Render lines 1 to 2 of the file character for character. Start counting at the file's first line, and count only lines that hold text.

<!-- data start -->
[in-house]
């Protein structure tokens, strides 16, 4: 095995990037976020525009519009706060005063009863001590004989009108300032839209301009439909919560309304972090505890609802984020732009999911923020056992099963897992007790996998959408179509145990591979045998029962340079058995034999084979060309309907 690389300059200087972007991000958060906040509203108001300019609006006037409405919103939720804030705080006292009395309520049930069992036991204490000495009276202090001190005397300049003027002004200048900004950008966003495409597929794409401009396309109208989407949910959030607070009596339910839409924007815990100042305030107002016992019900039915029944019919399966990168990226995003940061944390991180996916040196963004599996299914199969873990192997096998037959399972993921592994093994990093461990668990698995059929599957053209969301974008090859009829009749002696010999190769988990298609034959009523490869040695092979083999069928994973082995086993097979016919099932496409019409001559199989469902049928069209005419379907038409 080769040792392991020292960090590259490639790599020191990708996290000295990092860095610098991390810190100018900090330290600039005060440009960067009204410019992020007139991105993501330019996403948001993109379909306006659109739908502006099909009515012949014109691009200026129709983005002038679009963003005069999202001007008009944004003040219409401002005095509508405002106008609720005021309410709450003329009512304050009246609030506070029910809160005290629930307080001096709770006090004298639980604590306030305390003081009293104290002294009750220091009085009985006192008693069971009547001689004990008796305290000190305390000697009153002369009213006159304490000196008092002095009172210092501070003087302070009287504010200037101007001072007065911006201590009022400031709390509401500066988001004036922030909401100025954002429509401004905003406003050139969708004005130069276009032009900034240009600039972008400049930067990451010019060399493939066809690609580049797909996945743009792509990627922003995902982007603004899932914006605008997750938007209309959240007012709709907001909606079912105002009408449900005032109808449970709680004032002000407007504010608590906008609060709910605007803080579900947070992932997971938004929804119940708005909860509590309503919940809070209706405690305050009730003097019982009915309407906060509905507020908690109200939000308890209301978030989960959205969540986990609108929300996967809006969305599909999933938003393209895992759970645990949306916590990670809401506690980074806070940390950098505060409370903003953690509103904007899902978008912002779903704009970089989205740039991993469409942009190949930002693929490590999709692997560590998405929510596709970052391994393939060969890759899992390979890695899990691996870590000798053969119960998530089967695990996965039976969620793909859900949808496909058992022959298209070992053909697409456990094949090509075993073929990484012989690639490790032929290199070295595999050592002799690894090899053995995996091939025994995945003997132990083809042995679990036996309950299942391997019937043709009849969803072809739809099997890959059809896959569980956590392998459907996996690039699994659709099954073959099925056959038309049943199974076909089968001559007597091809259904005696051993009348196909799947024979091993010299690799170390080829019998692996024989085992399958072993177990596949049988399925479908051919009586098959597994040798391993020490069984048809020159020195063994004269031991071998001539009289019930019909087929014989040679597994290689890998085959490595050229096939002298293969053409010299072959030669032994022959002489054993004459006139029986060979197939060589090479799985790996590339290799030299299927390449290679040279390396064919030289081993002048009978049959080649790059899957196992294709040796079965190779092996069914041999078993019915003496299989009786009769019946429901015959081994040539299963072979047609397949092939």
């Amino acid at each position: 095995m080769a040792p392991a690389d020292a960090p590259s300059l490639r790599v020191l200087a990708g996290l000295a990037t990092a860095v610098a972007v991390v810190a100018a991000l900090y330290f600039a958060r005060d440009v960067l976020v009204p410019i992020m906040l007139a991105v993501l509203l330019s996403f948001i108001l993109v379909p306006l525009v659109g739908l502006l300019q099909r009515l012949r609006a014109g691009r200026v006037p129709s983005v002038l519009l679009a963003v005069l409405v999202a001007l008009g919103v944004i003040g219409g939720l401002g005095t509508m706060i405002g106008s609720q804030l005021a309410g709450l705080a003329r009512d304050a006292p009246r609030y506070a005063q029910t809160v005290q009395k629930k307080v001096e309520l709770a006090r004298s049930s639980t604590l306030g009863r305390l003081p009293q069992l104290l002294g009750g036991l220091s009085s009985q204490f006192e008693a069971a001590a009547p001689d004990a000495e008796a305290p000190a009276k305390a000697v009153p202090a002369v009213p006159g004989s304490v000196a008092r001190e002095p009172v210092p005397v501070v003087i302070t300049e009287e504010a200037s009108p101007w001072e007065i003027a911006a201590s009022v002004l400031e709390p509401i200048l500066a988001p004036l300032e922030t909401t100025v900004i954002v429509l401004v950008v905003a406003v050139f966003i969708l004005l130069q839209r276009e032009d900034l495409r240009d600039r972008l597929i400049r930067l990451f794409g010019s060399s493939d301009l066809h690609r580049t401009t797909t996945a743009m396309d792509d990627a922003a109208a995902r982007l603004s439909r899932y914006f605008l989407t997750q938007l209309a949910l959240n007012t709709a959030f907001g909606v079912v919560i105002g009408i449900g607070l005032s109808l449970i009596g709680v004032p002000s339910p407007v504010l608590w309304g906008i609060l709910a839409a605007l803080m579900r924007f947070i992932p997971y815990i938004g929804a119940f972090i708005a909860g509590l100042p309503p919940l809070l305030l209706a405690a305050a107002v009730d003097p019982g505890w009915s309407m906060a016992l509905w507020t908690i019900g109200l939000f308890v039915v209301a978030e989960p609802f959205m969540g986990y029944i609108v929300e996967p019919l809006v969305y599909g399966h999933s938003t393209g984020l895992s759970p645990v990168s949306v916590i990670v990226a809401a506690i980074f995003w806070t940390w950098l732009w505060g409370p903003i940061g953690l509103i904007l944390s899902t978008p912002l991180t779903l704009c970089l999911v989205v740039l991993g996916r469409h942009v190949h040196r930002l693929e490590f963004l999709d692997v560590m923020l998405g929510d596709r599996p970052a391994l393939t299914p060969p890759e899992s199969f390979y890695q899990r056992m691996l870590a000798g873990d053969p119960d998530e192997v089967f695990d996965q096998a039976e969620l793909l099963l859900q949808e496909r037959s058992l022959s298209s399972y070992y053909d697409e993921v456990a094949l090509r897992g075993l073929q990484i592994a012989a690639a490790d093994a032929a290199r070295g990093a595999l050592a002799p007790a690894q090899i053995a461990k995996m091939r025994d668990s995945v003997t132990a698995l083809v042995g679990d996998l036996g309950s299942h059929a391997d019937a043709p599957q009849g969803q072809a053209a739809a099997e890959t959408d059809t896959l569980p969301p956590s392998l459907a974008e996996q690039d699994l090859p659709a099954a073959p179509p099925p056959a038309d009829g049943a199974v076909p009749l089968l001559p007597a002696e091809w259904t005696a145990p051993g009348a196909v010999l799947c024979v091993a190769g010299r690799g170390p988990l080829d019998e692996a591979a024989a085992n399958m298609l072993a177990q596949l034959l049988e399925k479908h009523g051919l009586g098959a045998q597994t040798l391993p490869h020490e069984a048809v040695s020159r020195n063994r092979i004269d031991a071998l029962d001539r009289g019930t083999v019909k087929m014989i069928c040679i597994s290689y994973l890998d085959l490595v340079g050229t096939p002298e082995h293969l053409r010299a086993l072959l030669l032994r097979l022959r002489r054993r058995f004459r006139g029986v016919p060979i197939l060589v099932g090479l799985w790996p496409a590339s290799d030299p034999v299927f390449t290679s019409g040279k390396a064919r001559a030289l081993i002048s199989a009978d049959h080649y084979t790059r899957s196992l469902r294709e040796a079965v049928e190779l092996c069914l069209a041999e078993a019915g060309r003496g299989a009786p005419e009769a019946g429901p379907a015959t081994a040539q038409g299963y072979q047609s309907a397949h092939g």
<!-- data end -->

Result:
[in-house]
């Protein structure tokens, strides 16, 4: 095995990037976020525009519009706060005063009863001590004989009108300032839209301009439909919560309304972090505890609802984020732009999911923020056992099963897992007790996998959408179509145990591979045998029962340079058995034999084979060309309907 690389300059200087972007991000958060906040509203108001300019609006006037409405919103939720804030705080006292009395309520049930069992036991204490000495009276202090001190005397300049003027002004200048900004950008966003495409597929794409401009396309109208989407949910959030607070009596339910839409924007815990100042305030107002016992019900039915029944019919399966990168990226995003940061944390991180996916040196963004599996299914199969873990192997096998037959399972993921592994093994990093461990668990698995059929599957053209969301974008090859009829009749002696010999190769988990298609034959009523490869040695092979083999069928994973082995086993097979016919099932496409019409001559199989469902049928069209005419379907038409 080769040792392991020292960090590259490639790599020191990708996290000295990092860095610098991390810190100018900090330290600039005060440009960067009204410019992020007139991105993501330019996403948001993109379909306006659109739908502006099909009515012949014109691009200026129709983005002038679009963003005069999202001007008009944004003040219409401002005095509508405002106008609720005021309410709450003329009512304050009246609030506070029910809160005290629930307080001096709770006090004298639980604590306030305390003081009293104290002294009750220091009085009985006192008693069971009547001689004990008796305290000190305390000697009153002369009213006159304490000196008092002095009172210092501070003087302070009287504010200037101007001072007065911006201590009022400031709390509401500066988001004036922030909401100025954002429509401004905003406003050139969708004005130069276009032009900034240009600039972008400049930067990451010019060399493939066809690609580049797909996945743009792509990627922003995902982007603004899932914006605008997750938007209309959240007012709709907001909606079912105002009408449900005032109808449970709680004032002000407007504010608590906008609060709910605007803080579900947070992932997971938004929804119940708005909860509590309503919940809070209706405690305050009730003097019982009915309407906060509905507020908690109200939000308890209301978030989960959205969540986990609108929300996967809006969305599909999933938003393209895992759970645990949306916590990670809401506690980074806070940390950098505060409370903003953690509103904007899902978008912002779903704009970089989205740039991993469409942009190949930002693929490590999709692997560590998405929510596709970052391994393939060969890759899992390979890695899990691996870590000798053969119960998530089967695990996965039976969620793909859900949808496909058992022959298209070992053909697409456990094949090509075993073929990484012989690639490790032929290199070295595999050592002799690894090899053995995996091939025994995945003997132990083809042995679990036996309950299942391997019937043709009849969803072809739809099997890959059809896959569980956590392998459907996996690039699994659709099954073959099925056959038309049943199974076909089968001559007597091809259904005696051993009348196909799947024979091993010299690799170390080829019998692996024989085992399958072993177990596949049988399925479908051919009586098959597994040798391993020490069984048809020159020195063994004269031991071998001539009289019930019909087929014989040679597994290689890998085959490595050229096939002298293969053409010299072959030669032994022959002489054993004459006139029986060979197939060589090479799985790996590339290799030299299927390449290679040279390396064919030289081993002048009978049959080649790059899957196992294709040796079965190779092996069914041999078993019915003496299989009786009769019946429901015959081994040539299963072979047609397949092939």